Each of these strategies can work if practiced only once--even three minutes of exercise or meditation, for example, can bring a reduction in stress. (Read the research on exercise and meditation for more on this.) However, they can all create changes that help you to experience stress less intensely in the future--to react to it less, and respond from a more relaxed place. Responding--as opposed to reacting--can bring its own benefits, such as better solutions to the problems you face, and fewer instances where you become your own worst enemy.
The following strategies can help you to build resilience toward stress, and the resources at the end can also help you to effectively manage your stress as you wait for resilience to build.
ExerciseExercise is a top stress relief technique because of the physical and emotional benefits it brings. Regular exercise promotes health and longevity, but can also relieve stress in many ways. (Read more about the benefits of exercise here.) Which form of exercise works best? It depends on who you are. Some people prefer walking, because it provides a low-impact, aerobic workout that can include different types of company and scenery. Others like jogging for the higher intensity, martial arts for the self-defense aspects, or a host of other types of workouts. They key to finding your best type of exercise is to experiment. I also recommend that you join a class if you are having difficulty fitting exercise into your week--classes can be built into your schedule so they may be less-likely forgotten, and you may be less inclined to miss a workout if you know your classmates will notice your absence. See more on creating an exercise habit.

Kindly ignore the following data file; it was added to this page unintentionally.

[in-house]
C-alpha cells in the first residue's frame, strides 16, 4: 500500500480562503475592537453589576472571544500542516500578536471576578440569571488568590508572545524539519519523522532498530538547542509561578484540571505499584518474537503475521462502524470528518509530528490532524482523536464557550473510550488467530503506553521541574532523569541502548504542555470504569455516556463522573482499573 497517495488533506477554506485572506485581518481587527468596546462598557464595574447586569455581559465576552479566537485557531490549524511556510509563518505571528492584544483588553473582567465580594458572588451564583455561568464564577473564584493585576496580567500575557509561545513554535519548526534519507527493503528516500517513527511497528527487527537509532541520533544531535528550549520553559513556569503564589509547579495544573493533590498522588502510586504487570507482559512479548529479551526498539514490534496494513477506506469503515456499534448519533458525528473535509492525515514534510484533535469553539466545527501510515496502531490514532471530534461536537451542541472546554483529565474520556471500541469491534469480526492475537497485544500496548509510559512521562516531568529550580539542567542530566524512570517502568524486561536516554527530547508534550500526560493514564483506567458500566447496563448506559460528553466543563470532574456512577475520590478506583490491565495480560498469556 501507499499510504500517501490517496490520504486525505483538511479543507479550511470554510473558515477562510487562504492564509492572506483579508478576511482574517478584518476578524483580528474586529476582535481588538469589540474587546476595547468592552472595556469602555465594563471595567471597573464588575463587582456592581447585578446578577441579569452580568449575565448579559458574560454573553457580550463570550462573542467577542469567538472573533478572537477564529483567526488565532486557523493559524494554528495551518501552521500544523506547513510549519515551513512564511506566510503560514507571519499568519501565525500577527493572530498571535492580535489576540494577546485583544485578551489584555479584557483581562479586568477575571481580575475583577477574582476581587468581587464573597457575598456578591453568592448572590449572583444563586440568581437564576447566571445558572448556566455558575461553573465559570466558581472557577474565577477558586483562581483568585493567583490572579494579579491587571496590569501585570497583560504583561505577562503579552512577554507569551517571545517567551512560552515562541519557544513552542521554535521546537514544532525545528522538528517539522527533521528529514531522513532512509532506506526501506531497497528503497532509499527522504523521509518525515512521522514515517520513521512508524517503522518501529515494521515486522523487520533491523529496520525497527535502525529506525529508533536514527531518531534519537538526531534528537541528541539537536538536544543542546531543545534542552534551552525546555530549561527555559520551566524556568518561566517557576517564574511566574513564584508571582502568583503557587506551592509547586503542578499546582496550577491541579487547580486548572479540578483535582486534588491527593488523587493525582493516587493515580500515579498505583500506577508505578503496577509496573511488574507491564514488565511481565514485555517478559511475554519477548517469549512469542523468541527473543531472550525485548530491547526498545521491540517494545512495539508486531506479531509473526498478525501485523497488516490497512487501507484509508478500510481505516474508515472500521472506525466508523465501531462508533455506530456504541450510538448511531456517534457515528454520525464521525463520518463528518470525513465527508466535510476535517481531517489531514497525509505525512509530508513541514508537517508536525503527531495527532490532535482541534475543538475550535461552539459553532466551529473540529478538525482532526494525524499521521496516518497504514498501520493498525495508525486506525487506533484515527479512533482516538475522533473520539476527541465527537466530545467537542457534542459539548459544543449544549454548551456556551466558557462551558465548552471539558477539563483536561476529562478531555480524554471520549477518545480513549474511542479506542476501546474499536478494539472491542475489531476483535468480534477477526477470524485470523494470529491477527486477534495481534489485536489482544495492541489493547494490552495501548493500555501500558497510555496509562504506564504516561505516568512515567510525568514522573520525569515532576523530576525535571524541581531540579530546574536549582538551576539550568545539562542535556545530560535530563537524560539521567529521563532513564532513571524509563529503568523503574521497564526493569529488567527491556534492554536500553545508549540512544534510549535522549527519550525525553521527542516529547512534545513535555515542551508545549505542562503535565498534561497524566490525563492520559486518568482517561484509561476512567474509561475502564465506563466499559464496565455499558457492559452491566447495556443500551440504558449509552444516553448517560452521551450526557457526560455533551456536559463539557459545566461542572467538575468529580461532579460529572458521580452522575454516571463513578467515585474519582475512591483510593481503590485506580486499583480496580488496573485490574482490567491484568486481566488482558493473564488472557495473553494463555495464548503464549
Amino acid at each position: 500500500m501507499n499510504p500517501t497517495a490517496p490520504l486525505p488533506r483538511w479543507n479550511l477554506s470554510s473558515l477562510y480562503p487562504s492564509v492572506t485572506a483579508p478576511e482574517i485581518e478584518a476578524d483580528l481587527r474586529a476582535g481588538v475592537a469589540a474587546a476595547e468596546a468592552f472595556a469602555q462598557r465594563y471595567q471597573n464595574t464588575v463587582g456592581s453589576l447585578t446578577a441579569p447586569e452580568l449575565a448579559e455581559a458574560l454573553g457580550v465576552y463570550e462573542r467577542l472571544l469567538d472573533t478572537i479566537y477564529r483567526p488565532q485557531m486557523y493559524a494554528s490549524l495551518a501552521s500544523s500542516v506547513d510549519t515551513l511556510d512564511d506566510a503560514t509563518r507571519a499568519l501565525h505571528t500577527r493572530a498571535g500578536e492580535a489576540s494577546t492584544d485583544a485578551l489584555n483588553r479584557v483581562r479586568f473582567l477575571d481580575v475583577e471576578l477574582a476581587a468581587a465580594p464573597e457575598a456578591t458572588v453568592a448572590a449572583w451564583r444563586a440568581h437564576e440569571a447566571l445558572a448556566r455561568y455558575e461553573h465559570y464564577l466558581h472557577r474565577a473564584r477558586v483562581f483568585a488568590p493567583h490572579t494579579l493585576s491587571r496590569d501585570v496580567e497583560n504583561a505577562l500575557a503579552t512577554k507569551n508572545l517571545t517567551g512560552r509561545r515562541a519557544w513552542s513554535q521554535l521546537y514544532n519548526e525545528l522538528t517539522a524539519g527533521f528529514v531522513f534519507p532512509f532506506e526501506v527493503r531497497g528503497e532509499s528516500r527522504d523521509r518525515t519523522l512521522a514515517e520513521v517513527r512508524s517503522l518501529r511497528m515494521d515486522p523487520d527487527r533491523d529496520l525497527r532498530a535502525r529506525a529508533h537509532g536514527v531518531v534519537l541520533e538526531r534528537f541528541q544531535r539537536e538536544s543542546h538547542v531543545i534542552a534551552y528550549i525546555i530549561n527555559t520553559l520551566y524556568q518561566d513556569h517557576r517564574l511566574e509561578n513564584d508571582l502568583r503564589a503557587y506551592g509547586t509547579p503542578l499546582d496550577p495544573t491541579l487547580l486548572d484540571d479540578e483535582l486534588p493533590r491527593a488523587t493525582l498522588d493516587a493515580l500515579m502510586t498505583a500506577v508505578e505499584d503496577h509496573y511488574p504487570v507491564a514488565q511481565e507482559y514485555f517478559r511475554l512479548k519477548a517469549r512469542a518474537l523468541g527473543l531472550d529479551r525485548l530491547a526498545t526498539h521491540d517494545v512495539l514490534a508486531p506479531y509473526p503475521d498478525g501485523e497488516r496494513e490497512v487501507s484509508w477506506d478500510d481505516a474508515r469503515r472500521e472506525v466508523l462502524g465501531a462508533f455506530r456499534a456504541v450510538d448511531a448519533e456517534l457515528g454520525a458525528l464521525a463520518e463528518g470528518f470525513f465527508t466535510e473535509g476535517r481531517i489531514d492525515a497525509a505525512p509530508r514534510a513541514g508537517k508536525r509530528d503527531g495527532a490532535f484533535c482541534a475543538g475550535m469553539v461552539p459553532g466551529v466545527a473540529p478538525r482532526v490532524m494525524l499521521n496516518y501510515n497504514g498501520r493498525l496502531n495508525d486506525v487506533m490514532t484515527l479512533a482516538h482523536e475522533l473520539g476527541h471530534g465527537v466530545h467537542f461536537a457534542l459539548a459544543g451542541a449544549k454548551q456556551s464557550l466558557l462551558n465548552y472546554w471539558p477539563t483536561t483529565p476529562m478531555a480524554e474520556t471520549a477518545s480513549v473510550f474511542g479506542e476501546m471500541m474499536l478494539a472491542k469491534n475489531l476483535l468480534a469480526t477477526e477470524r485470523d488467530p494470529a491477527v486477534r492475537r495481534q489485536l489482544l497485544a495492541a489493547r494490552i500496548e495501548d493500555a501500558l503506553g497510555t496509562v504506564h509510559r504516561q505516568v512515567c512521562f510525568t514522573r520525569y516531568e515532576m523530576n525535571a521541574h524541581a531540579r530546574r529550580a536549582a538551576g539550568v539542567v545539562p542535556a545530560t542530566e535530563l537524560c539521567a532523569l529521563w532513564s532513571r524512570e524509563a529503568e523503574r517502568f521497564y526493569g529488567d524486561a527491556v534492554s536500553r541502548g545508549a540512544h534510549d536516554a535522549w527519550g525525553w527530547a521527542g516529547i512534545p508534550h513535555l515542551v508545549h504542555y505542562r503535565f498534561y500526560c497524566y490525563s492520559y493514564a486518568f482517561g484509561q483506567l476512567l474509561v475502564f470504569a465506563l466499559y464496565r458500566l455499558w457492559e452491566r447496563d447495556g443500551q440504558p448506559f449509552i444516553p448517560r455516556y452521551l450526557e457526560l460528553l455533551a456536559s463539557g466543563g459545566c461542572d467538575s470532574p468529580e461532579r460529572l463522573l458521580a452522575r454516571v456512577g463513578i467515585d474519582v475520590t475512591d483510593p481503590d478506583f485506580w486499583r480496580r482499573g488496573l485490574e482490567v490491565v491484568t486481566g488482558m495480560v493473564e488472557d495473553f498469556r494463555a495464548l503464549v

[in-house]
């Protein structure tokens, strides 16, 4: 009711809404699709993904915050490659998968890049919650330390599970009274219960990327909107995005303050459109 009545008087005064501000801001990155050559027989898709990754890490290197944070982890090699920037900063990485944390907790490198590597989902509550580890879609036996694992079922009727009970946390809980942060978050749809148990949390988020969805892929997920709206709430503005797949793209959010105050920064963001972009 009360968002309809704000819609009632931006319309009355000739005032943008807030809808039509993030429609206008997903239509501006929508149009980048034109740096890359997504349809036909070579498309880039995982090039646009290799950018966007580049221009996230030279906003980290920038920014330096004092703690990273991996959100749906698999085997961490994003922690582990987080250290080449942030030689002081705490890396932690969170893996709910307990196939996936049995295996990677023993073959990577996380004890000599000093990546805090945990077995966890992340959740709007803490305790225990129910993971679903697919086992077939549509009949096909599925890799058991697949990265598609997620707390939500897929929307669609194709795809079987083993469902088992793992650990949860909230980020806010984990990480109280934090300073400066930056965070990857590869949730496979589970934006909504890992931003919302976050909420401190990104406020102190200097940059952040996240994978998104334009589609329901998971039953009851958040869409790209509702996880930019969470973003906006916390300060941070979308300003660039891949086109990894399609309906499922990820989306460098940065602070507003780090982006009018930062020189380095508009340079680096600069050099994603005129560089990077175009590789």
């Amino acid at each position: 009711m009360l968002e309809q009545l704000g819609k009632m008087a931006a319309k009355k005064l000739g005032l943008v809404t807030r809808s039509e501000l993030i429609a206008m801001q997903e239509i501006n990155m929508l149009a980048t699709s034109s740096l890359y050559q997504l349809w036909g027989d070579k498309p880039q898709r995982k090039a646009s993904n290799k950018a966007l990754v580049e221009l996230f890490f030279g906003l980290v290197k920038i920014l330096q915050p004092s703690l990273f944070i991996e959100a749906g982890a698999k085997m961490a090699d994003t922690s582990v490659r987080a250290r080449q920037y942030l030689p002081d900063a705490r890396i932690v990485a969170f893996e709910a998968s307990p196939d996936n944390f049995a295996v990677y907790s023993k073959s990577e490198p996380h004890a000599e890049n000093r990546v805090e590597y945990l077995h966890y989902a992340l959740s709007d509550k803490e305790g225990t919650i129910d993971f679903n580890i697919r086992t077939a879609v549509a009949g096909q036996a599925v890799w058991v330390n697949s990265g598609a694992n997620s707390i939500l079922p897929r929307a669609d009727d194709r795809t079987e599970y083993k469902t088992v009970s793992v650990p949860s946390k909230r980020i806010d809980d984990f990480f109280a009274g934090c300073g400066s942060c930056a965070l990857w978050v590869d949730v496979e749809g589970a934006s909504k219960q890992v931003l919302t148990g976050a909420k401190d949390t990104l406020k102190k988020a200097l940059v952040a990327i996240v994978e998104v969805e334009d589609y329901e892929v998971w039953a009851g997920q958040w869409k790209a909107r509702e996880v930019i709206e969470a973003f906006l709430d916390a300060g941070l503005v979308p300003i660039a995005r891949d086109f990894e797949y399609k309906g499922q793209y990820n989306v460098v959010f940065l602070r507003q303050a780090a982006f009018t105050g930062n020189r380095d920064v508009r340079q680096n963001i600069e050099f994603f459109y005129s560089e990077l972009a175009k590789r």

MeditationMeditation is an increasingly popular form of stress management for many reasons as well. (Read about the benefits of meditation here.) Perhaps one of the greatest benefits of meditation is that it can shift your habitual emotional response style, so you feel calmer over time, and are less reactive toward the stressors you face. Meditation is easier for some people than it is for others, so it helps to try a few different types of meditation until you find a meditation style that fits best for you. Also, bear in mind that consistency is key--if you practice for approximately 20 minutes each day, you will see more benefits than if you practice for 60 minutes every three days. The length of time you have been practicing is significant as well; monks who have meditated daily for years tend to have a very different type of reaction to stress than those who have been meditating for a few weeks, and those who have practiced for a few weeks are already at an advantage. Here is a nice basic meditation to get you started.
JournalingWriting your feelings in a journal (or document on your computer, note on your tablet, or scrap of paper in your house) can bring lasting benefits for stress as well. Journaling allows you to process your feelings, brainstorm solutions, and bring yourself into a more positive frame of mind. Maintaining this habit can take 10 minutes a day or an hour, and can help you feel less stressed as you go. Here are some tips for getting started with journaling.
More Resources On Stress ManagementThis site offers a wealth of stress management resources. To get started exploring them, I recommend the following:
- What Type Of Personality Do You Have? These quizzes can give you personalized stress tips based on who you are, and can be fun to take as well!
- Stress Management Weekly Newsletter Find research and tips for stress management twice a week, delivered to your inbox for free.
- Facebook Page: About.com Stress Management Find stress relief on your wall by "liking" our Facebook page. You'll find research, articles, and inspirational quotes on stress.